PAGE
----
Criminal Procedure (Amendment) Ordinance

My Lords, while on this subject of extended services, may I inform you that we have begun consultation with stakeholders to introduce Restorative Justice to promote victim-offender reconciliation, and may include reparation for offences. This has also been enabled by an amendment to the Criminal Procedure Ordinance by the insertion of section 73A to the Ordinance to permit the Chief Justice to introduce such mechanism.


Criminal Procedure Rules 2021

My Lords, in 2021, for the first time, the Judiciary of the Turks and Caicos Islands produced Criminal Procedure Rules which introduced proper case management certainty and clarity into the conduct of criminal proceedings. The main work was undertaken by a Technical Committee chaired by Justice Georgis Taylor Alexander of the Eastern Caribbean Supreme Court, with Mr. Justice Aziz from the TCI Judiciary, Dr Angela Brooks: Deputy Director of Public Prosecutions, and Mr. Oliver Smith QC, representing the Bar Council, as members.

After they produced their first draft, they were assisted by Dr. Gogontle Gatang from the Attorney General’s Chambers in their drafting to produce the finished work.


The Supreme Court (Appointment of Queen’s Counsel) Rules, 2021

My Lords, the Supreme Court (Appointment of Queen’s Counsel) Rules were published by Legal Notice 52 of 2021 dated 17 February 2021.  The Rules set up a Queen’s Counsel Selection Panel comprised of the Chief Justice as the Chairperson, the Attorney General, the Director of Public Prosecutions and the Doyen of the Bar.

Under the Rules, a call is made every two years for interested qualified Attorneys to apply for consideration. The first call for applications was made in 2021. After a review of the papers submitted by the applicants, and an interview process by the Queen’s Counsel Selection Panel in accordance with the Rules, two eminent and distinguished Attorneys: Mr. Oliver Smith and Mr. David Cadman  were recommended to His Excellency, the Governor for appointment.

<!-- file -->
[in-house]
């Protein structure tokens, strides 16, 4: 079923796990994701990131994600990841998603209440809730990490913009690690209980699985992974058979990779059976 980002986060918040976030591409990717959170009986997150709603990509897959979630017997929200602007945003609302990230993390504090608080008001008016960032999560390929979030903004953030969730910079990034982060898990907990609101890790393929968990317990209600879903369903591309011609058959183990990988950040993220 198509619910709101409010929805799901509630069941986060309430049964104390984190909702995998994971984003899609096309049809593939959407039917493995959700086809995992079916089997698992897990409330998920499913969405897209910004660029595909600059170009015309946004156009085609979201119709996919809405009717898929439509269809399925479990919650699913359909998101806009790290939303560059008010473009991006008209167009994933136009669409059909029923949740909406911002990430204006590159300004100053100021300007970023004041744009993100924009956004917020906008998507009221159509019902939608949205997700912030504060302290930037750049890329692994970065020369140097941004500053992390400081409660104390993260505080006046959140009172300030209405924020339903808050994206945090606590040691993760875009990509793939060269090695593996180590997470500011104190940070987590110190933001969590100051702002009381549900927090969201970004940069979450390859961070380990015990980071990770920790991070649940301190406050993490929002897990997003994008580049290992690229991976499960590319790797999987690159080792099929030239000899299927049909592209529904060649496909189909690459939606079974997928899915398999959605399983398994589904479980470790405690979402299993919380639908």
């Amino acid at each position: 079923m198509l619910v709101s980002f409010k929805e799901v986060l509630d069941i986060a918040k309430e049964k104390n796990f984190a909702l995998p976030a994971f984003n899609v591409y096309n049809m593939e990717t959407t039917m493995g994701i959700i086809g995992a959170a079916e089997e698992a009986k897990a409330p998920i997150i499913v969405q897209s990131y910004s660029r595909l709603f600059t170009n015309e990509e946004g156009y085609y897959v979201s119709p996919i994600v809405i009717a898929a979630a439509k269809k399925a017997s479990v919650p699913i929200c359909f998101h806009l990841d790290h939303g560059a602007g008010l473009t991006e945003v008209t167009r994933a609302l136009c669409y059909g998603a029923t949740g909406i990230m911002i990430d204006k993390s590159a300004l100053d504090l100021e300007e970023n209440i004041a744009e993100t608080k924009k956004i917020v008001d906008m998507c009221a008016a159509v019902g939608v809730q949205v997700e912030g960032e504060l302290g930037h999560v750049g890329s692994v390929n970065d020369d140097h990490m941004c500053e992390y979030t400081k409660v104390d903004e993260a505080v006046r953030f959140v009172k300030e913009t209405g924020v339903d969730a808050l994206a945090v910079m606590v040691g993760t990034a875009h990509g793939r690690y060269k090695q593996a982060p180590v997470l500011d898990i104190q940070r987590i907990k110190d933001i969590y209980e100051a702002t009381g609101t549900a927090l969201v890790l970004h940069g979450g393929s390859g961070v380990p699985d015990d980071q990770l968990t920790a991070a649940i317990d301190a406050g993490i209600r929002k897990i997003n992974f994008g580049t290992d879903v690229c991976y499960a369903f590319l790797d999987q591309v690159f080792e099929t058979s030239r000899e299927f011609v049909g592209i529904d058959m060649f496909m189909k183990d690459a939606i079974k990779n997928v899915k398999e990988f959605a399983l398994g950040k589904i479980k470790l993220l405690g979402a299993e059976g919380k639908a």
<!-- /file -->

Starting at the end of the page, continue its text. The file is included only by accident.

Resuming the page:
My Lords we all participated in the ceremony of 4th November 2021, that ushered them into the Inner Bar of these Islands.

The next call for applications under the Rules will be in 2023, and the Panel looks forward to continuing to recognize the contribution of Turks and Caicos Islands Attorneys at Law by considering them as candidates for this honorific.


The Alternative Sentencing (Breach Proceedings) Rules

My Lords, in further improvement of our work as dispensers of criminal justice, the Judiciary published The Alternative Sentencing (Breach Proceedings) Rules in November 2021. These Rules were issued with the objective of bringing clarity and uniformity into the process of handling breaches of probation and other orders of the court. The Rules provide guidance to the officers directly in charge of supervision of a person subject to the court’s order, on what to do in cases of breach, and when breach proceedings in court should be commenced.

The Rules also direct the application process to remove the confusion that previously existed on how these applications should be made; and provide a timeline to the court registry on the issue of summons and the assignment of a hearing date. They further outline the form the hearing should take; the considerations that the court should take into account before making an order in respect of a proven breach of its probation order; and the sanctions that are within the court’s remit to apply.



My Lords, the Attorney General’s Chambers, as well as our other stakeholders:  the Office of the Director of Public Prosecutions, the Royal Turks and Caicos Islands’ Police Force, The Department of Correction and Rehabilitation (formerly Her Majesty’s Prison), the Department of Immigration, and the Bar Council have all continued to contribute technical expertise to Committees  the Judiciary has set up to improve the administration of Justice.  These include:


The Bail Committee

The Bail Committee which was commissioned in 2020, concluded its work in 2021, and submitted a Cabinet Paper for the introduction of the Turks and Caicos Islands’ first ever Bail Ordinance. A Bail Ordinance will bring more certainty and uniformity to the grant and administration of bail in these islands. The Committee was chaired by The Honourable Mrs Justice Lobban Jackson with its membership comprised of Mr. Oliver Smith Queen’s Counsel, members of the RTCI Police Force (Superintendent Lisa Mitcheson and Pascal Bacchus), Assistant Superintendent of Prisons Raymond Grant, Senior Legislative Drafter Ms Priscilla Paquette and Ms Latisha Williams, Senior Public Prosecutor.